By Rodrigo Campos
NEW YORK (Reuters) - A worldwide measure of stocks was little changed on Tuesday, while U.S. Treasury yields touched one-month highs and the euro fell as the prospect of higher U.S. interest rates began to take hold in markets.
After the European Central Bank last Thursday adopted a more accommodative monetary policy stance, focus is shifting to the Federal Reserve's meeting next week. Analysts said there could be a reassessment of the timing of the first U.S. rate increase.
Stocks closed flat on Wall Street a day after the S&P 500 hit a record close for a fourth straight session, with utilities, recently favoured because of their high dividend yield, leading on the downside.
"A lot of people have been concerned the S&P 500 has hit so many price targets that it does need to consolidate a bit, so that's why the activity is a little quieter than normal," said Michael O’Rourke, chief market strategist at JonesTrading in Greenwich, Connecticut.
"People don't have a reason to sell but they also don't have a reason to go out and buy with any type of enthusiasm, so you kind of end up in this holding pattern."
The Dow Jones industrial average rose 2.82 points or 0.02 percent, to 16,945.92, the S&P 500 lost 0.48 point or 0.02 percent, to 1,950.79 and the Nasdaq Composite added 1.75 points or 0.04 percent, to 4,338.00.
The pan-European FTSEurofirst 300 index edged up 0.3 percent to its highest close since January 2008. MSCI's 45-country stock gauge edged up less than 0.1 percent to 427.33, less than 2 points away from a record.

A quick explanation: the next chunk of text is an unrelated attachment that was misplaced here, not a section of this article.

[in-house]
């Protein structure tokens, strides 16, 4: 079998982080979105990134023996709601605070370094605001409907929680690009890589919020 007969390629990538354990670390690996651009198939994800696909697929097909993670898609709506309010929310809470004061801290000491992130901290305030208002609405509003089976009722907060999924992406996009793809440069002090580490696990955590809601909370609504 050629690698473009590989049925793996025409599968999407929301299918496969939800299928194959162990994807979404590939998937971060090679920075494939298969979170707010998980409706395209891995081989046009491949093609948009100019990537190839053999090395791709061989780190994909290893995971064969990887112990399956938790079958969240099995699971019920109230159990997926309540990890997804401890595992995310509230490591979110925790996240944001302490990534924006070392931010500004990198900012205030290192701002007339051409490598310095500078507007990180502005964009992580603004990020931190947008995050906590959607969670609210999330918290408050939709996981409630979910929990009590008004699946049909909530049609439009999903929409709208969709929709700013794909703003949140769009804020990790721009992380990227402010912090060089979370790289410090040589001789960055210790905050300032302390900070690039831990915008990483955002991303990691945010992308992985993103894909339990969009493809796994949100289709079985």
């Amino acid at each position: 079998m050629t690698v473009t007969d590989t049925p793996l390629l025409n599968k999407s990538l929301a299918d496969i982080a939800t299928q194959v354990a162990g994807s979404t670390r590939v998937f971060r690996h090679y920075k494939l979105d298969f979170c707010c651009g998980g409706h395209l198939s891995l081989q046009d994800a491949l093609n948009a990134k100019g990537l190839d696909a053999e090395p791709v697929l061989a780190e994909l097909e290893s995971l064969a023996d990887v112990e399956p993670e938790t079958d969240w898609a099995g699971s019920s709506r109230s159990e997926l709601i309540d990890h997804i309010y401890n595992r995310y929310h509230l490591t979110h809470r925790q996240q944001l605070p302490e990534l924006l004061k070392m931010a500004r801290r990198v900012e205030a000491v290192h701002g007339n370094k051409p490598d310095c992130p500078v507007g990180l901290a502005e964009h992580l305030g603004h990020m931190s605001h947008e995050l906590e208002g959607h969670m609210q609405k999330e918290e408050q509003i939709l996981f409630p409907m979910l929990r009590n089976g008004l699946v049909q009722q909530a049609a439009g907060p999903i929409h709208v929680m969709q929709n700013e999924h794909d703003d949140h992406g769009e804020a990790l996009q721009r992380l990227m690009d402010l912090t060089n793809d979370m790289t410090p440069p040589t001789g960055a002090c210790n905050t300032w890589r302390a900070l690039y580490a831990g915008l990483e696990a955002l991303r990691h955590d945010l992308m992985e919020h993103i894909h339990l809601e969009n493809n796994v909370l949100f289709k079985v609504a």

The euro fell near last week's four-month low against the U.S. dollar at $1.3532.
The greenback drew support both from the ECB's decision last week to cut interest rates and to start charging banks for keeping their spare cash on deposit and by fresh bets that the Fed could begin to raise rates earlier than expected.
Comments on Monday by James Bullard, president of the St. Louis Federal Reserve Bank, added to the focus on the Fed. Bullard said he could move forward his view on when rates should be raised.
The dollar index, which measures the greenback against a basket of key currencies, climbed 0.2 percent, though the dollar was slightly lower against the yen, at 102.32 yen.
"If broader measures are suggesting that the U.S. economy is on a stronger footing, the market has to bring forward the expectations of a Federal Reserve rate hike," said Aroop Chatterjee, currency strategist at Barclays in New York.
The greenback continued to benefit from rising U.S. Treasury yields as the benchmark 10-year yield topped 2.65 percent for the first time since May 13 before inching back to 2.642 percent.
The Fed meeting on Tuesday and Wednesday will be followed by a press conference by Fed Chair Janet Yellen, who likely will be pressed on the timing of rate hikes.
In commodities, gold edged up 0.7 percent, while Brent oil fell 0.3 percent and U.S. crude prices added 0.2 percent in volatile trading. [GOL/] [O/R]
A breakdown in strike talks in South Africa pushed palladium up 1.8 percent to a three-year high while copper bounced from a one-month low to gain 0.1 percent on the day.
(Additional reporting by Caroline Valetkevitch, Sam Forgione and Gertrude Chavez-Dreyfuss; Editing by Nick Zieminski, Leslie Adler, Chizu Nomiyama and James Dalgleish)
- Budget, Tax & Economy
- Federal Reserve
- interest rates
- S&P 500
- European Central Bank